Lululemon’s newest ambassador, Mirna Valerio, has been a runner since 1989, when she was a freshman in high school. She started running because she wanted to get better at field hockey and lacrosse, but fell in love with the sport because it made her a better athlete. Today, the bestselling author and sought-after speaker focuses her life on spreading health awareness and advocating for inclusion in the running community toward people of all races, sizes, genders and backgrounds. She is now partnering with lululemon to advise the brand on its inclusion, diversity, equity and action (IDEA) commitments.
Valerio’s running story wasn’t as smooth as it sounds. She ran recreationally through college, but as an adult, life circumstances got in the way. She was working a stressful job, living with her son in a different state than her husband, and driving back and forth on weekends so the family could be together. Her health began to suffer until, finally, she began having chest pains, which doctors diagnosed as a panic attack. The cardiologist told her that if she didn’t change her lifestyle, she was going to die. Valerio got back on her treadmill, re-prioritized her life and never looked back. After rebuilding her fitness, she began competing in 5Ks and 10Ks, sometimes doing four in one week.
“Yeah, I lost weight, but that wasn’t my goal,” she says. “My goal was to not die — to take better care of myself and to feel better.”
Those 10Ks turned into half-marathons, and she immediately got hooked on long distances because they allowed her to spend so much time outside. In 2011, she ran her first marathon, and a year later, she did her first trail marathon. She loved it, and as soon as registration opened for the next year’s event she signed up again, this time for the 50K. According to Valerio, ultrarunning is the perfect sport.
“It’s always an adventure,” she says. “You learn about yourself, what your body can take, that your body can take much more than you think it can, you learn about boredom and entertaining your mind.”
When lululemon first reached out to her to be an ambassador, Valerio says she was skeptical. After all, they didn’t even make clothes that fit her. Despite her misgivings, she gave them a chance, and did a lot of research into how the company has changed with regards to representation and diversity. She also got a chance to try on some clothes, and she was surprised at how much she loved them.
“Every time a company makes stuff for plus size, they don’t use a plus-size fit model, they just raise the sizes proportionally to a ‘straight size’ model,” she explains, “which doesn’t work.”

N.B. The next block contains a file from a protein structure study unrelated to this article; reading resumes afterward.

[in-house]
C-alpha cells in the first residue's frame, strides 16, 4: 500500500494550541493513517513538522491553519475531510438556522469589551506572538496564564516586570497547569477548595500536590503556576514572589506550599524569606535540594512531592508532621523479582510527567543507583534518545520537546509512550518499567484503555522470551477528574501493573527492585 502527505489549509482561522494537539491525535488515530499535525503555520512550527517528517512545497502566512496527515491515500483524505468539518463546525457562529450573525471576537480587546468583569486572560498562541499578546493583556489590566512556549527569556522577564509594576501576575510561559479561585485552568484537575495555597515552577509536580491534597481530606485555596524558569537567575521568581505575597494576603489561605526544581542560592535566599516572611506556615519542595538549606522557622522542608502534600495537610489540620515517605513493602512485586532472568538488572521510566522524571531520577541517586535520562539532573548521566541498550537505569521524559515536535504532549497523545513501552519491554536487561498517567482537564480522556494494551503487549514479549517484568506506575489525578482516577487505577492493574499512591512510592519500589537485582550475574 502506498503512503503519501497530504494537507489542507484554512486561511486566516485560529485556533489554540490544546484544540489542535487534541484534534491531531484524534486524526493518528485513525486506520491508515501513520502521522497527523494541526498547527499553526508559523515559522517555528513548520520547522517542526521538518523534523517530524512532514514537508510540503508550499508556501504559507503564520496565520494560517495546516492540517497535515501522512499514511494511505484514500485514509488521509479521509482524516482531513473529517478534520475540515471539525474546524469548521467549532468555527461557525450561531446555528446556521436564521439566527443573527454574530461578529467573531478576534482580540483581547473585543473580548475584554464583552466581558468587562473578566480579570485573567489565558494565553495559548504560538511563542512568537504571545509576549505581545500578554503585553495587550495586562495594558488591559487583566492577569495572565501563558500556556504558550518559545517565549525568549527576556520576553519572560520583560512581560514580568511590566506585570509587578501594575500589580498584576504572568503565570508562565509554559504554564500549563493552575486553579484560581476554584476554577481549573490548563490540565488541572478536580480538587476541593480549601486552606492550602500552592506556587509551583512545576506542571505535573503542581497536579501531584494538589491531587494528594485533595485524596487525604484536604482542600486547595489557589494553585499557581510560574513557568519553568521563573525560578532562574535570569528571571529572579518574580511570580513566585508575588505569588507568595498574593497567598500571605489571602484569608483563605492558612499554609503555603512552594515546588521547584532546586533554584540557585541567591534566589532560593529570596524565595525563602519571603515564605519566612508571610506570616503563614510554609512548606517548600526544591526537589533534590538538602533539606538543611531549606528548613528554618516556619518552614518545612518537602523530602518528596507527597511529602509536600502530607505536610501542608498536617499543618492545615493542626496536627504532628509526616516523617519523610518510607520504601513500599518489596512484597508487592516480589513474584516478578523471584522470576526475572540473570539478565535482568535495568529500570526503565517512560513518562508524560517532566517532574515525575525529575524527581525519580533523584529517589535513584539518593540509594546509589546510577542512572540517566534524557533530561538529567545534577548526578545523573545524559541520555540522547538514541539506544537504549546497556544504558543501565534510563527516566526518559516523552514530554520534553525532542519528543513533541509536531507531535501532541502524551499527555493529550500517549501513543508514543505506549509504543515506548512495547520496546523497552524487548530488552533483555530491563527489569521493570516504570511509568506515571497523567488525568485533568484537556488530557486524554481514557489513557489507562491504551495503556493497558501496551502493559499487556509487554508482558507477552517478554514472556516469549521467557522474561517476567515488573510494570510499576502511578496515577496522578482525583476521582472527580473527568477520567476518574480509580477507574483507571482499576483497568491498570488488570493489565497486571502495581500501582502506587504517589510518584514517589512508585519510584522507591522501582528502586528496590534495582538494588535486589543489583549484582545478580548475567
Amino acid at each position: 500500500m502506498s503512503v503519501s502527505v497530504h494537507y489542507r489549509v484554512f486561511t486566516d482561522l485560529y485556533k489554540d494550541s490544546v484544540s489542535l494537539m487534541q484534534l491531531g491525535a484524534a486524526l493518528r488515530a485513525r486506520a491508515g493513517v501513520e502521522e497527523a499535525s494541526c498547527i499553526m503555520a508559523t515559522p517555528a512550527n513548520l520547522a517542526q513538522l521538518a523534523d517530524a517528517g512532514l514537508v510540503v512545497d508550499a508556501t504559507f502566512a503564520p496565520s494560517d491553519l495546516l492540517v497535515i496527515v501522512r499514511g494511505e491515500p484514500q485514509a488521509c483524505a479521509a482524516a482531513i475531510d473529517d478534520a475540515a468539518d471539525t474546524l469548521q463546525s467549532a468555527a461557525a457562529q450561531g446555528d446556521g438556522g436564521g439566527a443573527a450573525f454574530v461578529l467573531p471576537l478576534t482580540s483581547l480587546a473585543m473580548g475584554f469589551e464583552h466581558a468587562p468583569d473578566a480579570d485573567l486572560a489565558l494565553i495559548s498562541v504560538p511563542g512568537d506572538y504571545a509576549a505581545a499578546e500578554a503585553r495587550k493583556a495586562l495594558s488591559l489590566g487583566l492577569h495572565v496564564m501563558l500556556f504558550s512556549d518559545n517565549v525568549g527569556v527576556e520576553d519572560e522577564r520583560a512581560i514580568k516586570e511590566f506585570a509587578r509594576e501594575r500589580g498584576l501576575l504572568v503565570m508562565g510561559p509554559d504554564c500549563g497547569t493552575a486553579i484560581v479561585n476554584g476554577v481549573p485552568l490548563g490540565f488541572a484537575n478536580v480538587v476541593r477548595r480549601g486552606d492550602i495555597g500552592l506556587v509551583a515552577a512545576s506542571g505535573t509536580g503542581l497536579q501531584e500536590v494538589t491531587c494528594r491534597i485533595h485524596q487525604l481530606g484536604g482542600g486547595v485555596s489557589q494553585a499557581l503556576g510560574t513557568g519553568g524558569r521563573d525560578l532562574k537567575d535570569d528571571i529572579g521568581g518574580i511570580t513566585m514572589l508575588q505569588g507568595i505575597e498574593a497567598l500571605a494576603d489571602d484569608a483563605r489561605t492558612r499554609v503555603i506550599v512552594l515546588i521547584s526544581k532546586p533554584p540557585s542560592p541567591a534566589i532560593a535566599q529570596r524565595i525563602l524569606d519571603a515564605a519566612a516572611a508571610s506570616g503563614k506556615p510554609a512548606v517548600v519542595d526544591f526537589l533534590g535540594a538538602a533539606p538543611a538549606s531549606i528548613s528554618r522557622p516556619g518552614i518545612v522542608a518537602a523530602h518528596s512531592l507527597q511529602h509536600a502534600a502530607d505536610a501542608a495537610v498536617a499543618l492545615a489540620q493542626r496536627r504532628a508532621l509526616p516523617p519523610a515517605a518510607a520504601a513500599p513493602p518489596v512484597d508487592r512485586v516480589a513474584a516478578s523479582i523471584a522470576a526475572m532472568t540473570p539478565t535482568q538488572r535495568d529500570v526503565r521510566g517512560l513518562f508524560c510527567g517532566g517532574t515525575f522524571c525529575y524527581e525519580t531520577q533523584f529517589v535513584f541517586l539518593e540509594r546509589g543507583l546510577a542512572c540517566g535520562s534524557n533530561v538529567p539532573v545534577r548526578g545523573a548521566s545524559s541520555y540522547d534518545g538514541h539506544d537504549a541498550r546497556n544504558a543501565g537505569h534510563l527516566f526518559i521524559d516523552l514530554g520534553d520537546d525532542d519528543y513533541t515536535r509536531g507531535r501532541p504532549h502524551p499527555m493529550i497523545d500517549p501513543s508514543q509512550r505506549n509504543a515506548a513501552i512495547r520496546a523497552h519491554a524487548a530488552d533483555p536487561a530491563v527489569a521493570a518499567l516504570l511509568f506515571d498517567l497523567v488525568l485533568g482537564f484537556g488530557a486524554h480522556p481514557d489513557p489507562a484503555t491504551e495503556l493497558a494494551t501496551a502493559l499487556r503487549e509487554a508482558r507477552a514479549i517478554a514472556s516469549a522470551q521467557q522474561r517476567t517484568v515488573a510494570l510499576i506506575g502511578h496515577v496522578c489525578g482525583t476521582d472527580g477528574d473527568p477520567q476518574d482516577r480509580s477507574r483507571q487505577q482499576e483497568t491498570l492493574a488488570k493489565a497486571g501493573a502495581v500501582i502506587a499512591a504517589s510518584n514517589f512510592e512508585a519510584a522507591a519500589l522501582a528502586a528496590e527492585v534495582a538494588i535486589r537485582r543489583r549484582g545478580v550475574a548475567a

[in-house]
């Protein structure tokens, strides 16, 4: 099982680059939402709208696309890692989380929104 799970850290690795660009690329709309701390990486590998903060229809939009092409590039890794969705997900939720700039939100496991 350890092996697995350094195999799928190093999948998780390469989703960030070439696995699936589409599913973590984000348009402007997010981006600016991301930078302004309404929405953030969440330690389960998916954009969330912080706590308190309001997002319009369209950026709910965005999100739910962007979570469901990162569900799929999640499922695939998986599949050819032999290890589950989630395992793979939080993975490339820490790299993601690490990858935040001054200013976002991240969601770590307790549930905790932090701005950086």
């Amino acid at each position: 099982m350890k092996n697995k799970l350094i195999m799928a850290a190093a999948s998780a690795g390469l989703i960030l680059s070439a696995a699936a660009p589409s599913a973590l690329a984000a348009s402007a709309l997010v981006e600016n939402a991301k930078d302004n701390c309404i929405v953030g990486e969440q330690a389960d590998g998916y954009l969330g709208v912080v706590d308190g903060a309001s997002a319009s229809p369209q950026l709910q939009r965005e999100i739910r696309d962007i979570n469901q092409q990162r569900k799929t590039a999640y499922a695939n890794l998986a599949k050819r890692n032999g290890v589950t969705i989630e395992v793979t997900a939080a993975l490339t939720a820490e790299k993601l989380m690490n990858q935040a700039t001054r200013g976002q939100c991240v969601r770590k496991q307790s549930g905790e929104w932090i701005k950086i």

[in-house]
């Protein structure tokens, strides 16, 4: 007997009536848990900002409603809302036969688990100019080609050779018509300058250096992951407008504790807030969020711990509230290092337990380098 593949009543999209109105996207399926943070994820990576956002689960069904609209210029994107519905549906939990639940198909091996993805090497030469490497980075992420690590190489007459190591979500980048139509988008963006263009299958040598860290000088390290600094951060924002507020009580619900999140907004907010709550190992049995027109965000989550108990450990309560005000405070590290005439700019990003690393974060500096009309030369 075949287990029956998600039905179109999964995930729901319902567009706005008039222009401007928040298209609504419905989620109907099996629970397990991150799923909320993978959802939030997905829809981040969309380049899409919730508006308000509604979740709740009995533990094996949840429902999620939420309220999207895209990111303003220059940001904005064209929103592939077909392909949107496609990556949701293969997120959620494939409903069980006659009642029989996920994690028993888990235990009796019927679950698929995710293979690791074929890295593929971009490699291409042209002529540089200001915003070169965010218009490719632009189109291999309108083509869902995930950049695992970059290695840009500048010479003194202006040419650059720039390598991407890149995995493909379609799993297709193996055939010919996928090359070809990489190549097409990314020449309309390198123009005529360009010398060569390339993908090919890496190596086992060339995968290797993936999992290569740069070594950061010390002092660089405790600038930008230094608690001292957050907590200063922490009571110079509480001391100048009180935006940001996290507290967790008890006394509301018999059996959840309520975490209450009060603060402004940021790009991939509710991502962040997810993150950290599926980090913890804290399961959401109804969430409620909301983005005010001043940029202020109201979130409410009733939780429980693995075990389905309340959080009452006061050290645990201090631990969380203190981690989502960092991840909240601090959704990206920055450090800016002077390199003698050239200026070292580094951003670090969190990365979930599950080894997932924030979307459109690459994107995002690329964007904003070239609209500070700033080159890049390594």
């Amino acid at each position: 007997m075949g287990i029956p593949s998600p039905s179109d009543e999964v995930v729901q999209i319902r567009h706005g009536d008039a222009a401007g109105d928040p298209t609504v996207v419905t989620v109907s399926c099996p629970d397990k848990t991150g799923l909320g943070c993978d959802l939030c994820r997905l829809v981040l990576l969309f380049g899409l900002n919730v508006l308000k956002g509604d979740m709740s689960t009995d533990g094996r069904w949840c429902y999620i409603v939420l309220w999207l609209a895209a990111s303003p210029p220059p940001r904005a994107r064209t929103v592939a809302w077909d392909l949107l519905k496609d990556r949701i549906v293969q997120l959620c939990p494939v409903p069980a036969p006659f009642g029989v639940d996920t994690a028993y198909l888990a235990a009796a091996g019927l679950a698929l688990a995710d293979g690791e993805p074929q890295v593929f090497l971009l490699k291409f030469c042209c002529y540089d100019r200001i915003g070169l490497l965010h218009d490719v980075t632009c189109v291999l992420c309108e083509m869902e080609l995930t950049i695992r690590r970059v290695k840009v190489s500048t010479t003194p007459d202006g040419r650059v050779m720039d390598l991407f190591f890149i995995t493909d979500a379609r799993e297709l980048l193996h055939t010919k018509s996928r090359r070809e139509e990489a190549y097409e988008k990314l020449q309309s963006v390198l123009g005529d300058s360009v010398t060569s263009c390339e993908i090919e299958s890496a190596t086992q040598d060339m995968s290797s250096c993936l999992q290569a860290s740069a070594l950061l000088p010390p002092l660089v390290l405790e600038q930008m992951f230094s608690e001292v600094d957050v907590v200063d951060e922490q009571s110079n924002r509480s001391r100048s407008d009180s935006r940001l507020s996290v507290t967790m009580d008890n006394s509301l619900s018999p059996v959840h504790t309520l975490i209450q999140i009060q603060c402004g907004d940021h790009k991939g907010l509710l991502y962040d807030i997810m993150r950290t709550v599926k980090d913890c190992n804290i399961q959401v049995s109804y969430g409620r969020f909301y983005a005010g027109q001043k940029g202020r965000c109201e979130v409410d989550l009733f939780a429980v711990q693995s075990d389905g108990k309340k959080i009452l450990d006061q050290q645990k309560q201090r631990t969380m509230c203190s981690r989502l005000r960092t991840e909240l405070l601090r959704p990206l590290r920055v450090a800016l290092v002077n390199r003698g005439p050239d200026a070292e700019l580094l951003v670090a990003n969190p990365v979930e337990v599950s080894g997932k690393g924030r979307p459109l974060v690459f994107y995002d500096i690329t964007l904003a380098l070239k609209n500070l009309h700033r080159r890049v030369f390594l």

She was pleasantly surprised with the fit, performance and functionality of the clothes, and commented on how exciting it was to have clothes that not only fit well, but made her feel good while she was wearing them. Valerio added that plus-size people are normally relegated to the bottom of the barrel when it comes to fashion and functionality of clothing, and lululemon has clearly done a lot of work to reverse that trend within their own brand.
“Sixty per cent of women in the United States are size 14 and up,” she says, “and we want clothes. There’s a lot of fat-phobia, there’s a lot of body image wars going on, and I think that companies who don’t jump on the bandwagon are going to be left behind.”
She adds that this is also important in terms of building community, because if you want to create one that is sustainable, you have to include as many people as you possibly can. As an ambassador for the brand, Valerio plans to promote her five core values, which are joy, adventure, community, inclusion and learning. She wants to show people that they can have adventure and have access to joy in whatever they choose to do. She also considers herself a community builder, and her goal is to find the people who aren’t feeling included in the community and figure out a way to change that.
Valerio is now a part of lululemon’s ambassador advisory board, a role that will allow her to meet with senior leaders in the company and advise them on how they can make their brand more equitable and inclusive. She says that while lululemon has done an incredible amount of work so far, there is still more to be done. Finally, she says it is important for brands and companies to acknowledge that nothing exists without social justice, inclusion, diversity and equity.
“Commerce isn’t apart from that,” she explains. “Customers are becoming extraordinarily savvy, and they want the products that they consume to come from companies that care about actual people.”
She adds that these companies are also made up of employees that have lived experiences, and when you ignore that as a company you’re ignoring your own employees and the things that make them who they are. The role, she says, of any company is to make sure their customers are safe, part of a community, respected and regarded no matter what their identities are and to make sure your marketing and advertising is representative of the community that you serve, or the community you want to serve in the future.
Valerio is joining the lululemon team just in time for the brand to launch the new lululemon Global Run Campaign, which begins on Tuesday, March 30. The campaign is encouraging runners to feel closer to their run, leaning into the feeling of running as opposed to performance. Drawing on the brand’s longtime passion for mindfulness, the campaign is celebrating the daily achievements of all runners, from the front to the back of the pack. It will highlight how lululemon is working to make running more accessible and inclusive, helping to change the perspective of what a runner “looks like” and creating more representation in the running community.
“I am so honoured,” says Valerio. “It’s so cool to live in a time like this and to be a part of things like this.”